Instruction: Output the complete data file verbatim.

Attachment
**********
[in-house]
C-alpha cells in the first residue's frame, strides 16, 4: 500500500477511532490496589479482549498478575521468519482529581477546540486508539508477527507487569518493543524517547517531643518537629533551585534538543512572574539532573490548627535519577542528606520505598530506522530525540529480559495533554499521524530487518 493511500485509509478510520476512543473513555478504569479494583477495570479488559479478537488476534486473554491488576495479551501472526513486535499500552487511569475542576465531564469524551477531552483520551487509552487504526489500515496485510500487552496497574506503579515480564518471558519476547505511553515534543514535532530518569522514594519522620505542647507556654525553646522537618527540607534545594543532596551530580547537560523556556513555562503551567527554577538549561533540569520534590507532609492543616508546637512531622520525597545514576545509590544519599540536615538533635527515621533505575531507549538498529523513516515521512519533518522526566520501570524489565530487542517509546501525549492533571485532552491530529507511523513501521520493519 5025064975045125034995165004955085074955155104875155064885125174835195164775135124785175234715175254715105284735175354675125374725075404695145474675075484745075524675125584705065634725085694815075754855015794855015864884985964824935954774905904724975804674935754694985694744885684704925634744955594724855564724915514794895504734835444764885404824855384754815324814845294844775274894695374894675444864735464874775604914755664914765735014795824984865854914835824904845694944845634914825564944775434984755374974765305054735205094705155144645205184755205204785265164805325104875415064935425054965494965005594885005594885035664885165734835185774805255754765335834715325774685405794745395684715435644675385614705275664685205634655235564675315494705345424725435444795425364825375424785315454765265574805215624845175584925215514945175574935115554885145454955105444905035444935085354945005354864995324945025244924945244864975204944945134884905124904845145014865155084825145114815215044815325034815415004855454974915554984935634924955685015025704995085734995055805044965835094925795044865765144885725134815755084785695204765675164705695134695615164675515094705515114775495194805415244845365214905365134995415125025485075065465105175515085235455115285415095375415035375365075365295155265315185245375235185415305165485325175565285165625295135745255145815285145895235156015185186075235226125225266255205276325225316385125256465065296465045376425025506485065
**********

[in-house]
C-alpha cells in the first residue's frame, strides 16, 4: 500500500477511532490496589479482549498478575521468519482529581477546540486508539508477527507487569518493543524517547517531643518537629533551585534538543512572574539532573490548627535519577542528606520505598530506522530525540529480559495533554499521524530487518 493511500485509509478510520476512543473513555478504569479494583477495570479488559479478537488476534486473554491488576495479551501472526513486535499500552487511569475542576465531564469524551477531552483520551487509552487504526489500515496485510500487552496497574506503579515480564518471558519476547505511553515534543514535532530518569522514594519522620505542647507556654525553646522537618527540607534545594543532596551530580547537560523556556513555562503551567527554577538549561533540569520534590507532609492543616508546637512531622520525597545514576545509590544519599540536615538533635527515621533505575531507549538498529523513516515521512519533518522526566520501570524489565530487542517509546501525549492533571485532552491530529507511523513501521520493519 5025064975045125034995165004955085074955155104875155064885125174835195164775135124785175234715175254715105284735175354675125374725075404695145474675075484745075524675125584705065634725085694815075754855015794855015864884985964824935954774905904724975804674935754694985694744885684704925634744955594724855564724915514794895504734835444764885404824855384754815324814845294844775274894695374894675444864735464874775604914755664914765735014795824984865854914835824904845694944845634914825564944775434984755374974765305054735205094705155144645205184755205204785265164805325104875415064935425054965494965005594885005594885035664885165734835185774805255754765335834715325774685405794745395684715435644675385614705275664685205634655235564675315494705345424725435444795425364825375424785315454765265574805215624845175584925215514945175574935115554885145454955105444905035444935085354945005354864995324945025244924945244864975204944945134884905124904845145014865155084825145114815215044815325034815415004855454974915554984935634924955685015025704995085734995055805044965835094925795044865765144885725134815755084785695204765675164705695134695615164675515094705515114775495194805415244845365214905365134995415125025485075065465105175515085235455115285415095375415035375365075365295155265315185245375235185415305165485325175565285165625295135745255145815285145895235156015185186075235226125225266255205276325225316385125256465065296465045376425025506485065